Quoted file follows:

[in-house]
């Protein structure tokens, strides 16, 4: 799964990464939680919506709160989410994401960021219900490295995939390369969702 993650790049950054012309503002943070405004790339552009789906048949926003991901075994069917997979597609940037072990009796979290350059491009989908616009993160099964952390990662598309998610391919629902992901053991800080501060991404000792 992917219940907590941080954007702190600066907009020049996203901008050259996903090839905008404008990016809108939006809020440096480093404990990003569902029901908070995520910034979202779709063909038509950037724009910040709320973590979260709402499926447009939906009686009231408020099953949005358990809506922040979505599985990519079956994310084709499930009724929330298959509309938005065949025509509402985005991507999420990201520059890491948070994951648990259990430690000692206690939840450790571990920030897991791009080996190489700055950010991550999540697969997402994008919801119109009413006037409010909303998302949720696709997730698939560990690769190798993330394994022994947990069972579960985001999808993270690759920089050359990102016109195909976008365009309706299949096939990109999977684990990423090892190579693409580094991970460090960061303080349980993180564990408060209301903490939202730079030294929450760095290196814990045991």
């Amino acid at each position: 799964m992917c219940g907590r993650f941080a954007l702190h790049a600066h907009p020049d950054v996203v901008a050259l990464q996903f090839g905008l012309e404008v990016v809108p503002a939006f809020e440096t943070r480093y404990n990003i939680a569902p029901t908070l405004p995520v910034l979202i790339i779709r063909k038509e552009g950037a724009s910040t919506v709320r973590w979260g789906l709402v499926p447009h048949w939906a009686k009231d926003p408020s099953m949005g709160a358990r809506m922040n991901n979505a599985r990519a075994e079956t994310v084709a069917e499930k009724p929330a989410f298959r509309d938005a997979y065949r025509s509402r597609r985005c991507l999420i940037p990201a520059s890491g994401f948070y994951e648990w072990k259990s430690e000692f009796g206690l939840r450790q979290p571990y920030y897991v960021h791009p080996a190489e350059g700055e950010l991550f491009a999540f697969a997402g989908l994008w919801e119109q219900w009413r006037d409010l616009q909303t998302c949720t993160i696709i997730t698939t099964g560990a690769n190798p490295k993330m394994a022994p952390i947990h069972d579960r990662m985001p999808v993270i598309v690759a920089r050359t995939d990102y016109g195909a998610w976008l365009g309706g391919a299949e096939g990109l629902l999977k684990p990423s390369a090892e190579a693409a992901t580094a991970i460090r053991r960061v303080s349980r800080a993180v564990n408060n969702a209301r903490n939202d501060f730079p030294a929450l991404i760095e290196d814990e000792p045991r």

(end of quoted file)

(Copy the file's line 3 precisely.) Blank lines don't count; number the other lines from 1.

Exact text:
């Amino acid at each position: 799964m992917c219940g907590r993650f941080a954007l702190h790049a600066h907009p020049d950054v996203v901008a050259l990464q996903f090839g905008l012309e404008v990016v809108p503002a939006f809020e440096t943070r480093y404990n990003i939680a569902p029901t908070l405004p995520v910034l979202i790339i779709r063909k038509e552009g950037a724009s910040t919506v709320r973590w979260g789906l709402v499926p447009h048949w939906a009686k009231d926003p408020s099953m949005g709160a358990r809506m922040n991901n979505a599985r990519a075994e079956t994310v084709a069917e499930k009724p929330a989410f298959r509309d938005a997979y065949r025509s509402r597609r985005c991507l999420i940037p990201a520059s890491g994401f948070y994951e648990w072990k259990s430690e000692f009796g206690l939840r450790q979290p571990y920030y897991v960021h791009p080996a190489e350059g700055e950010l991550f491009a999540f697969a997402g989908l994008w919801e119109q219900w009413r006037d409010l616009q909303t998302c949720t993160i696709i997730t698939t099964g560990a690769n190798p490295k993330m394994a022994p952390i947990h069972d579960r990662m985001p999808v993270i598309v690759a920089r050359t995939d990102y016109g195909a998610w976008l365009g309706g391919a299949e096939g990109l629902l999977k684990p990423s390369a090892e190579a693409a992901t580094a991970i460090r053991r960061v303080s349980r800080a993180v564990n408060n969702a209301r903490n939202d501060f730079p030294a929450l991404i760095e290196d814990e000792p045991r």